forum where people felt comfortable and began to open up and share,” she added. “When we left, the wives prayed together and the husbands prayed together. We cried like babies when we left because it was so healthy and helpful for us. It was what we had been missing.” Sondra added that the enemy does a good job of isolating people and making them feel like they’re the only ones dealing with whatever they’re going through and making them feel weird. Groups like Marriage Rocks allows couples to share, support, and pray for each other – defeating this enemy tactic. The group’s first retreat took place in Deep Creek, Maryland. It was a select group of eight close friends – people with different personalities and backgrounds. Donald said, “That’s our approach…our friends range from people who make high incomes to those struggling financially.” He said he and Sondra have an eclectic approach. “I’ve got some boys (friends) that are still in the hood, and I have others who are in corporate America”, Donald added. By taking this approach, the group becomes extremely diverse. We are able to share the ideas of people who have raised their children, others who have just had babies, those with no children at all and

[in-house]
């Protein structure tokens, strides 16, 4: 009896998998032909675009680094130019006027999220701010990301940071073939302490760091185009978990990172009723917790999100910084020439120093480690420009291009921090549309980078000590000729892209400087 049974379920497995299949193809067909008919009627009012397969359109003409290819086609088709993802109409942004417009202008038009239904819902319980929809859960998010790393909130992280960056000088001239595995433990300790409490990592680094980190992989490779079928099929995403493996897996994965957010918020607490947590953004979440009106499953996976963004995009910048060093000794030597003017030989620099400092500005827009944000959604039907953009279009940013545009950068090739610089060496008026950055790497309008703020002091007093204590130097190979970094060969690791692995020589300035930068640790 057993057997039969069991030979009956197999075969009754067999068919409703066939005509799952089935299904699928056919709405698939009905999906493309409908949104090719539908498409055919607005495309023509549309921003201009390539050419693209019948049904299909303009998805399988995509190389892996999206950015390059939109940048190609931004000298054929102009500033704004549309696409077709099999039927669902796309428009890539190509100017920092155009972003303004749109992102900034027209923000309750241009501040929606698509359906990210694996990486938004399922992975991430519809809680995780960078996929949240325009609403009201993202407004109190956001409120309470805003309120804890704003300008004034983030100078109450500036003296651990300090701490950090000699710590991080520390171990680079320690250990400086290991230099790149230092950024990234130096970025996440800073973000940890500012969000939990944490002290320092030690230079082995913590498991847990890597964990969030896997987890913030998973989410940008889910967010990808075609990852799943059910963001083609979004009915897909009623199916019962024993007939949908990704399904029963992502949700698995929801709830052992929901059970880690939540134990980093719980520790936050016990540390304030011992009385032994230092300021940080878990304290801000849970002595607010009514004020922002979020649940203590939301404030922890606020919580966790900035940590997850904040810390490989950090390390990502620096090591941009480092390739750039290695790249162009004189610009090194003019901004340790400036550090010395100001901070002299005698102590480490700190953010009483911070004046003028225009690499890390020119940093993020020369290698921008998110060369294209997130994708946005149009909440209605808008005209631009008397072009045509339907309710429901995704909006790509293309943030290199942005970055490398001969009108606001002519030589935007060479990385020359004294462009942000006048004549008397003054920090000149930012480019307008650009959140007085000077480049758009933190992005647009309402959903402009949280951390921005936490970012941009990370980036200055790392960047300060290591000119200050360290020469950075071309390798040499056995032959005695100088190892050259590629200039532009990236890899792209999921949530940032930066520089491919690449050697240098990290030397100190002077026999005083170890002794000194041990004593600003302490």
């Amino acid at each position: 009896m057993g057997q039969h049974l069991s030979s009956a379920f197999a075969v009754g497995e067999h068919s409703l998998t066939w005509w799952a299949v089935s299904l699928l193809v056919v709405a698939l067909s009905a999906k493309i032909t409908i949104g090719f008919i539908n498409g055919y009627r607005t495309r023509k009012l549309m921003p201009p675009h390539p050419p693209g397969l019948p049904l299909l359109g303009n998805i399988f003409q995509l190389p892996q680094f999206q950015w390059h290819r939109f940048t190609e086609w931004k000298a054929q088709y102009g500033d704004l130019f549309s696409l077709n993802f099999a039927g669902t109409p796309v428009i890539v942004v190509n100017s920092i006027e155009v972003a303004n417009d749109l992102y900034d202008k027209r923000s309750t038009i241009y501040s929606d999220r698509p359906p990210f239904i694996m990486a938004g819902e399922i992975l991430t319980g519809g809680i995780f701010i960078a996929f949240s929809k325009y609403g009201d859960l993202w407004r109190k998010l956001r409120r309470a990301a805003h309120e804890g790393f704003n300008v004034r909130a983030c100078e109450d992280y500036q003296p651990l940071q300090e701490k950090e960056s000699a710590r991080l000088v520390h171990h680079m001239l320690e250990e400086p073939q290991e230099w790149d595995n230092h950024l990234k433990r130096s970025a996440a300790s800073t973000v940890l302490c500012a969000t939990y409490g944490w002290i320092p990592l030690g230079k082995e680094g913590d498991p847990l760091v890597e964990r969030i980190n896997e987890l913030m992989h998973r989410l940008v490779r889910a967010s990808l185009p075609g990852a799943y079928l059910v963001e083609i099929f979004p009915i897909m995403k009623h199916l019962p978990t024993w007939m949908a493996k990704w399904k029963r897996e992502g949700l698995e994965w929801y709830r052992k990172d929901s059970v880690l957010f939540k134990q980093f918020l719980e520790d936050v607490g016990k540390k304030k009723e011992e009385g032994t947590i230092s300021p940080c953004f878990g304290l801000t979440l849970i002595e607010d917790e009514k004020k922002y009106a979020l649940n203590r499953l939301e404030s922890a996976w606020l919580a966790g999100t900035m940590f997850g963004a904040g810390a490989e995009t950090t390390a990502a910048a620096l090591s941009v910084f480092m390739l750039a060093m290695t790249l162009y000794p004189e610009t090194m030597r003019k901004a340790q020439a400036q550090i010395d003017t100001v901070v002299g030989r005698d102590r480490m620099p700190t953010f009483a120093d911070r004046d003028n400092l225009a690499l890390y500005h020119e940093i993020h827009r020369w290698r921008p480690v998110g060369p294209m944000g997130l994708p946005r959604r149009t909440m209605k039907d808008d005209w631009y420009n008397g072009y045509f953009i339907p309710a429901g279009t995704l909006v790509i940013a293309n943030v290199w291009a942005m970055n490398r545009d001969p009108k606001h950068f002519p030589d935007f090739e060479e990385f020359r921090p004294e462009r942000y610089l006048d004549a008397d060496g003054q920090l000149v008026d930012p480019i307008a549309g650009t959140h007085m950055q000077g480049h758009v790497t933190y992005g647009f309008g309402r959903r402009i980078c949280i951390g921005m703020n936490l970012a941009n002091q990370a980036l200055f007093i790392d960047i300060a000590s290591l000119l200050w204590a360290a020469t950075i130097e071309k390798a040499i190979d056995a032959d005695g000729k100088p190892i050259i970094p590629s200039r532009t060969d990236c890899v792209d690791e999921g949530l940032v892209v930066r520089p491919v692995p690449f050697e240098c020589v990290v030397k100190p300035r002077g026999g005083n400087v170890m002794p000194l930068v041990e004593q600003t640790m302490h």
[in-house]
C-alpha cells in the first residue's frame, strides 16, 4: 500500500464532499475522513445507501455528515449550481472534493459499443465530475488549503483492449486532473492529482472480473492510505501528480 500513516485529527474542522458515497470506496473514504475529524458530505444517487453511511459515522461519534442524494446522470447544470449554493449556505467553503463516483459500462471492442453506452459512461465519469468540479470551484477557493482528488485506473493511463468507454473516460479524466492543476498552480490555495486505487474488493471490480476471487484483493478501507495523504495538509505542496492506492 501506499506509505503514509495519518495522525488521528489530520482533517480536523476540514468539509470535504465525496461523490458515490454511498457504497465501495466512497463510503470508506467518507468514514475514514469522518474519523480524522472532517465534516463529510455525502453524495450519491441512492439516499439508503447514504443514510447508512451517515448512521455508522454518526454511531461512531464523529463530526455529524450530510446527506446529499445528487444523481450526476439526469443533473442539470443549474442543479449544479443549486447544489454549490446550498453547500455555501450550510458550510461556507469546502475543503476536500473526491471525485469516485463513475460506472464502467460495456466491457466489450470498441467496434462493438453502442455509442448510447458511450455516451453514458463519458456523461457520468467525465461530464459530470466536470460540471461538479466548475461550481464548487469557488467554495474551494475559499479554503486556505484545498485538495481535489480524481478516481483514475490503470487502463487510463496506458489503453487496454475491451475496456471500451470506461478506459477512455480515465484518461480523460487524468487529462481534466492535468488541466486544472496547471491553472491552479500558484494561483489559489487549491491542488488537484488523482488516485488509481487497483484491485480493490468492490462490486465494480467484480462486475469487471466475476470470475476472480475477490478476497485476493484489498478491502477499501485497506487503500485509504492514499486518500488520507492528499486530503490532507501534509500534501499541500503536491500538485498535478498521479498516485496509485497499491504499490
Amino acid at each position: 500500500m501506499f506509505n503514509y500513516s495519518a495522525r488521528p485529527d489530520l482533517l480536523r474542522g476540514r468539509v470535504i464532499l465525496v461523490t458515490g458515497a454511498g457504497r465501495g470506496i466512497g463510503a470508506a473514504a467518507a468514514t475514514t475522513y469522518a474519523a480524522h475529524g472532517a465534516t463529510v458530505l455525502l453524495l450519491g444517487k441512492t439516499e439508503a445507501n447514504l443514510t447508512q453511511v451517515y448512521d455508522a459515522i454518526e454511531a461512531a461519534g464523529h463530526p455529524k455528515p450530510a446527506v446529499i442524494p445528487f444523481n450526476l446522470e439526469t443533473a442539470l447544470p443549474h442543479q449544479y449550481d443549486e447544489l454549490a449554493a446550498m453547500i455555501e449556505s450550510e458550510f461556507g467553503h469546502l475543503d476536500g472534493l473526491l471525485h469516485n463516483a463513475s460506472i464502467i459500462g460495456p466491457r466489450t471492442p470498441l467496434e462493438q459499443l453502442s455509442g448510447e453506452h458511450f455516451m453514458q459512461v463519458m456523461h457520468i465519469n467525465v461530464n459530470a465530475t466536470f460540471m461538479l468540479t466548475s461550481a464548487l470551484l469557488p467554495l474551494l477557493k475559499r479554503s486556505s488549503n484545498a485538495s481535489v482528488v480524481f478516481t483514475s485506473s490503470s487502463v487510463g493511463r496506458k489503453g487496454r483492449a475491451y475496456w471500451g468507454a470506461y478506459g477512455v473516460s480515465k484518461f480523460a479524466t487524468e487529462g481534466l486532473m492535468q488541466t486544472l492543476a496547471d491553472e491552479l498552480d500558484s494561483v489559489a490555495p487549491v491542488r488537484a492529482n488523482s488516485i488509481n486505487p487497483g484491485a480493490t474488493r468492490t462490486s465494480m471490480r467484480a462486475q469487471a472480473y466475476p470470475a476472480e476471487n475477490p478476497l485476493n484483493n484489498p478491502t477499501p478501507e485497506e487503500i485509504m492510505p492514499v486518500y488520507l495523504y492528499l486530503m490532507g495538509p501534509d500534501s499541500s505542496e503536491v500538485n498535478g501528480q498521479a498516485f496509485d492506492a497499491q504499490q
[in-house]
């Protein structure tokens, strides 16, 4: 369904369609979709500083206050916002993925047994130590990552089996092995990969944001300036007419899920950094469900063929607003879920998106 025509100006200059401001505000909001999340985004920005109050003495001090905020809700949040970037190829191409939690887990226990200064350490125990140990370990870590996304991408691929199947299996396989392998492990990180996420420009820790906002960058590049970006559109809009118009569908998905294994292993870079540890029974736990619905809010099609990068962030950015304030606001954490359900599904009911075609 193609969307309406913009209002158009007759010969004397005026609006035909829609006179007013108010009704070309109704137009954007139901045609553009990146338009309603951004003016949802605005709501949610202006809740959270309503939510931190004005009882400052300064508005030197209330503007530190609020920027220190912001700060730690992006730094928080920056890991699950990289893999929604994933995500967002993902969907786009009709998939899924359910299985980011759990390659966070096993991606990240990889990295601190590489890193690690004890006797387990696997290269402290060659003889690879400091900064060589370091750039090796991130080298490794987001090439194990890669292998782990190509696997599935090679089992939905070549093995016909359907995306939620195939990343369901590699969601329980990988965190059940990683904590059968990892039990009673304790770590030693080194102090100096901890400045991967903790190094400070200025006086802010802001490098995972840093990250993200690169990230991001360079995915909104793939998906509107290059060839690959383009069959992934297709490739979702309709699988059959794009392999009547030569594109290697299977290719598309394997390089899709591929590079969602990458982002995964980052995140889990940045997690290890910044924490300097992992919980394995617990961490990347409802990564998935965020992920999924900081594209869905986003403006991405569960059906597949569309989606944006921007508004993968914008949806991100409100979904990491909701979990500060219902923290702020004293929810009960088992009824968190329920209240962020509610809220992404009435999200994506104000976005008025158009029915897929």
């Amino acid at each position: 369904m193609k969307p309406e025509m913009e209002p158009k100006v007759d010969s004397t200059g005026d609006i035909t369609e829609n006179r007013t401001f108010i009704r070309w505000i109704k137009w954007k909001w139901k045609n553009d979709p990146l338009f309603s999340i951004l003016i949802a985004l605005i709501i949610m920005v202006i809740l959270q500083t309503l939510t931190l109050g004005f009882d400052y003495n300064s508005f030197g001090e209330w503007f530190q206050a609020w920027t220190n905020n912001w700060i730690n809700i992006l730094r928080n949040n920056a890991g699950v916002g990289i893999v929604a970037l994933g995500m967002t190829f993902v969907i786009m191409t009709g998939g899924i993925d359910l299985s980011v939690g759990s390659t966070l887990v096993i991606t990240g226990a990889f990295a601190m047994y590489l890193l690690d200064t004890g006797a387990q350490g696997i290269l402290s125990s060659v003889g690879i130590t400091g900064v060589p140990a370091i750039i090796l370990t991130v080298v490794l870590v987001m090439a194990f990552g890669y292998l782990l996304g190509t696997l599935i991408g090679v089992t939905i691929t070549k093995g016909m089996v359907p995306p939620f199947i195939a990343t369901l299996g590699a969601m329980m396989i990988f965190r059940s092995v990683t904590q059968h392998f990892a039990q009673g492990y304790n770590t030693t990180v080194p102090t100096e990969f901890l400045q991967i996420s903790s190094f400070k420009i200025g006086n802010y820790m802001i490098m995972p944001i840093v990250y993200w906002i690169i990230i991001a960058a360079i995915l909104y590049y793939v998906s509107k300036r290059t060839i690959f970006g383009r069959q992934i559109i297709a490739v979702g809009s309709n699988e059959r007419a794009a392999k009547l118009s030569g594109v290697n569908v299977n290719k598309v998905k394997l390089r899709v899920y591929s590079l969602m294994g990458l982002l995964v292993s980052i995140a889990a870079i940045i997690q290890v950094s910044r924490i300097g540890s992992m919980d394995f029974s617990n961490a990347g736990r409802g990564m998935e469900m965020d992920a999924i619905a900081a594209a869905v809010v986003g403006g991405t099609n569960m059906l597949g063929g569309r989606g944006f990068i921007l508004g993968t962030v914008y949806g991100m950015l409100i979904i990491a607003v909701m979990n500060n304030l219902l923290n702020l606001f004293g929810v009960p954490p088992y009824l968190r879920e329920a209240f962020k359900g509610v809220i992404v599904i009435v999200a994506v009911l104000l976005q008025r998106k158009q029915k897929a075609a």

some with teenagers. “We talked about everything from trying to plan a meal… juggle work…wash clothes… or just how to deal with the different balls we juggle in the air,” Sondra said. The fact that the group consists of individuals from diverse backgrounds lends to its ability to meet different needs. As a result, Sondra said they have done segments to help couples – one of which was a segment on financial stewardship. One of the husbands in the group is a financial analyst who gives talks on financial wisdom. The group also has lawyers who offer legal advice, and so on. In addition to the annual retreat, Donald said, “We try to be a support group for the couples in the group.” He said the group supports each other in many ways, even attending children’s birthday parties. One of the members of the group, Eric Green, sings and the members of the group support by attending his operas. “We try to support everyone in the group because we understand the fact that the only way for us to do this thing is to do it as a group and do it as a family,” Donald said. He also said the most recent thing the group is doing is participating in a prayer line session. “We all get on line and one couple is in charge of praying for all the couples in Marriage